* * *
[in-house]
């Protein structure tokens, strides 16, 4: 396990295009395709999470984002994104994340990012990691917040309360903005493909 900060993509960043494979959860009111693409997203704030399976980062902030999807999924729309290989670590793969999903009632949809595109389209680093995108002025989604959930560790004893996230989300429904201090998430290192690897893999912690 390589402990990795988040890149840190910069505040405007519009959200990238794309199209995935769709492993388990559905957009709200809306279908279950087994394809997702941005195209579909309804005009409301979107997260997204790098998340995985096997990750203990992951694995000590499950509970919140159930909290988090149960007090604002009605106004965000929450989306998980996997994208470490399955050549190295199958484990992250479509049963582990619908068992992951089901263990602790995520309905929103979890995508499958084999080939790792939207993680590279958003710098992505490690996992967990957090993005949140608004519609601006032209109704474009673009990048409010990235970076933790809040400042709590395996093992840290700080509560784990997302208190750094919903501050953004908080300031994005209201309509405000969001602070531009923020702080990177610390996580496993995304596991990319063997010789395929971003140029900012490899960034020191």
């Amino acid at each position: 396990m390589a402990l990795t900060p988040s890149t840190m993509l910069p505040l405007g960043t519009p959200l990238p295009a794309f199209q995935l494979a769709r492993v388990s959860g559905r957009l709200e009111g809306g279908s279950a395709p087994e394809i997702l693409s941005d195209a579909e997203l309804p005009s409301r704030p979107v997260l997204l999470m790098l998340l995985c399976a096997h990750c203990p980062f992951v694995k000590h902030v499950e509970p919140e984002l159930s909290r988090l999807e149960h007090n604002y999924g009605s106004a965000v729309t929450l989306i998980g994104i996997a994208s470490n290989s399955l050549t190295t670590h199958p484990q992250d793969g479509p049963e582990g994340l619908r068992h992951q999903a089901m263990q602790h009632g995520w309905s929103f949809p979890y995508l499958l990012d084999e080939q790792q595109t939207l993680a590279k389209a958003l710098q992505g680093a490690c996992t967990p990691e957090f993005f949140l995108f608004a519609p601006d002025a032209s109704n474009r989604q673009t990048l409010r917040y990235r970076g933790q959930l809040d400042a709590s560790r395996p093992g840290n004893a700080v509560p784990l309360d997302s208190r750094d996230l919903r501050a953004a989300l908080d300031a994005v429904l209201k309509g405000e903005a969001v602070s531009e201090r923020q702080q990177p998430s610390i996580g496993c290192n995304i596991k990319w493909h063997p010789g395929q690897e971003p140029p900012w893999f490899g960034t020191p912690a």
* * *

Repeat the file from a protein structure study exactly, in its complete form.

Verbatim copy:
[in-house]
């Protein structure tokens, strides 16, 4: 396990295009395709999470984002994104994340990012990691917040309360903005493909 900060993509960043494979959860009111693409997203704030399976980062902030999807999924729309290989670590793969999903009632949809595109389209680093995108002025989604959930560790004893996230989300429904201090998430290192690897893999912690 390589402990990795988040890149840190910069505040405007519009959200990238794309199209995935769709492993388990559905957009709200809306279908279950087994394809997702941005195209579909309804005009409301979107997260997204790098998340995985096997990750203990992951694995000590499950509970919140159930909290988090149960007090604002009605106004965000929450989306998980996997994208470490399955050549190295199958484990992250479509049963582990619908068992992951089901263990602790995520309905929103979890995508499958084999080939790792939207993680590279958003710098992505490690996992967990957090993005949140608004519609601006032209109704474009673009990048409010990235970076933790809040400042709590395996093992840290700080509560784990997302208190750094919903501050953004908080300031994005209201309509405000969001602070531009923020702080990177610390996580496993995304596991990319063997010789395929971003140029900012490899960034020191």
């Amino acid at each position: 396990m390589a402990l990795t900060p988040s890149t840190m993509l910069p505040l405007g960043t519009p959200l990238p295009a794309f199209q995935l494979a769709r492993v388990s959860g559905r957009l709200e009111g809306g279908s279950a395709p087994e394809i997702l693409s941005d195209a579909e997203l309804p005009s409301r704030p979107v997260l997204l999470m790098l998340l995985c399976a096997h990750c203990p980062f992951v694995k000590h902030v499950e509970p919140e984002l159930s909290r988090l999807e149960h007090n604002y999924g009605s106004a965000v729309t929450l989306i998980g994104i996997a994208s470490n290989s399955l050549t190295t670590h199958p484990q992250d793969g479509p049963e582990g994340l619908r068992h992951q999903a089901m263990q602790h009632g995520w309905s929103f949809p979890y995508l499958l990012d084999e080939q790792q595109t939207l993680a590279k389209a958003l710098q992505g680093a490690c996992t967990p990691e957090f993005f949140l995108f608004a519609p601006d002025a032209s109704n474009r989604q673009t990048l409010r917040y990235r970076g933790q959930l809040d400042a709590s560790r395996p093992g840290n004893a700080v509560p784990l309360d997302s208190r750094d996230l919903r501050a953004a989300l908080d300031a994005v429904l209201k309509g405000e903005a969001v602070s531009e201090r923020q702080q990177p998430s610390i996580g496993c290192n995304i596991k990319w493909h063997p010789g395929q690897e971003p140029p900012w893999f490899g960034t020191p912690a």